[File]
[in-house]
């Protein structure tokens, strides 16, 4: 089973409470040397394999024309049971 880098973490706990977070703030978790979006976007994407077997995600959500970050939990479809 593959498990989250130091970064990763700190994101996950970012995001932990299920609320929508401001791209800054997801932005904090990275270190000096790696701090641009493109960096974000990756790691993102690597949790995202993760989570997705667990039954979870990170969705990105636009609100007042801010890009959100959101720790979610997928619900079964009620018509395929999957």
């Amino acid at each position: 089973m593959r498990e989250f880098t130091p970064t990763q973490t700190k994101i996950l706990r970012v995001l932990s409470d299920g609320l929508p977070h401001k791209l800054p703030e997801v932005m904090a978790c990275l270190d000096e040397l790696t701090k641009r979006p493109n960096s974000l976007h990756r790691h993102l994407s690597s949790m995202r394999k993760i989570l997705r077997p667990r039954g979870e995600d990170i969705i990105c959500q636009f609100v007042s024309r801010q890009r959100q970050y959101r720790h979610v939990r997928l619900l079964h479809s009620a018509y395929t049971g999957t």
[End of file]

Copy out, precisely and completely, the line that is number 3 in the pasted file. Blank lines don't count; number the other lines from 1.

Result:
């Amino acid at each position: 089973m593959r498990e989250f880098t130091p970064t990763q973490t700190k994101i996950l706990r970012v995001l932990s409470d299920g609320l929508p977070h401001k791209l800054p703030e997801v932005m904090a978790c990275l270190d000096e040397l790696t701090k641009r979006p493109n960096s974000l976007h990756r790691h993102l994407s690597s949790m995202r394999k993760i989570l997705r077997p667990r039954g979870e995600d990170i969705i990105c959500q636009f609100v007042s024309r801010q890009r959100q970050y959101r720790h979610v939990r997928l619900l079964h479809s009620a018509y395929t049971g999957t």